PDA

View Full Version : Horatio Hornblower R.N.



snowcelt
2005-Apr-25, 12:59 PM
I have been re-reading C.S. Forester's series as of late and I was struck by H. Hornblower's general and specific knowledge.

First of all, I acknowledge that H.H. is but a figment of Forester"s mind; but, I wonder if smart men, and women, were perhaps smarter then we are today?

Forester seems, in my opinion, to point this question out to me. Hornblower is out in the eastern Pacific calculating: Wind age, ballast, trigonometry for firing solutions, rations, and navigational problems with nothing but experience and a pen and a brain. In the mean time, he has 400 men on his ship---half have been pressed into service---yet he controls them.

The Man is also fluent in English, French, Latin, and ancient Greek.

Are there men/women in this age that are capable of these kinds of feats?

Do not forget that Hornblower can not phone up the H.Q. He is on his own.

AT
2005-Apr-25, 01:04 PM
I think those things are his job, so he knows how to do them.
I can calculate force, acceleration, current, voltage drops, impedance, and explain the constitutional seperation of powers and constraints, because that's what by 'job' calls for.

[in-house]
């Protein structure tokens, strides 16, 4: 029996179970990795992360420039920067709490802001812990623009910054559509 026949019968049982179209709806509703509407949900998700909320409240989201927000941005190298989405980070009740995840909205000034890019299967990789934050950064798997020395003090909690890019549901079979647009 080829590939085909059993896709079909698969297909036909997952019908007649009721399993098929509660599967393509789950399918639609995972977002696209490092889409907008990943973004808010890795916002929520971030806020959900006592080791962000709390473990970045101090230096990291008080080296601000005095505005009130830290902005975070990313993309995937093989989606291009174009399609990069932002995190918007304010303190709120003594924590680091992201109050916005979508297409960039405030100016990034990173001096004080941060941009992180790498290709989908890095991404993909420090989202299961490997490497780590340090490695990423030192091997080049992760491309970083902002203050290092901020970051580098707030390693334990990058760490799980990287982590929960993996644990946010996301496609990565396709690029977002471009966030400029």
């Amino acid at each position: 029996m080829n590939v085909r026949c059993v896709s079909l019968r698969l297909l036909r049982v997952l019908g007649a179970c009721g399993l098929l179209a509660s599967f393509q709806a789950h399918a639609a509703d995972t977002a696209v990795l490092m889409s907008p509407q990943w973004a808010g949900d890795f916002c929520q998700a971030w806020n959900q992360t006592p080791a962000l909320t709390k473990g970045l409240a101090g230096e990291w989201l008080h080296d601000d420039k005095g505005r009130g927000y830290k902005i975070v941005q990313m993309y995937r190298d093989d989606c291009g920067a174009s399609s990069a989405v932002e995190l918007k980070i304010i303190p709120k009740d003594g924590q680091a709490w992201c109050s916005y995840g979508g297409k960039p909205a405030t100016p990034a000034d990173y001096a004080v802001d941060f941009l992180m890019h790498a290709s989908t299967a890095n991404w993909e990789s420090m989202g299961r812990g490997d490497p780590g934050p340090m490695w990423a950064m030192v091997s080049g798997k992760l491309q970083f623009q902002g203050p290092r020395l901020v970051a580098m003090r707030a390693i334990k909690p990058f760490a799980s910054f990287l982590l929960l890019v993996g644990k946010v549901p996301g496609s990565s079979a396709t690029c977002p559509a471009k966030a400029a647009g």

The language thing is impressive, though.

snowcelt
2005-Apr-25, 01:13 PM
I think those things are his job, so he knows how to do them.
I can calculate force, acceleration, current, voltage drops, impedance, and explain the constitutional seperation of powers and constraints, because that's what by 'job' calls for.

The language thing is impressive, though.

Agreed. But think about commanding a work force to deal with what you have said you know; furthermore, make them do what you want when half of them were shanghaied of of the street of the town you came from. Oh, and by the way, maybe 10% ended up working for you because if they did not they would have been hanged because they were murderers and rapists.

captain swoop
2005-Apr-25, 02:02 PM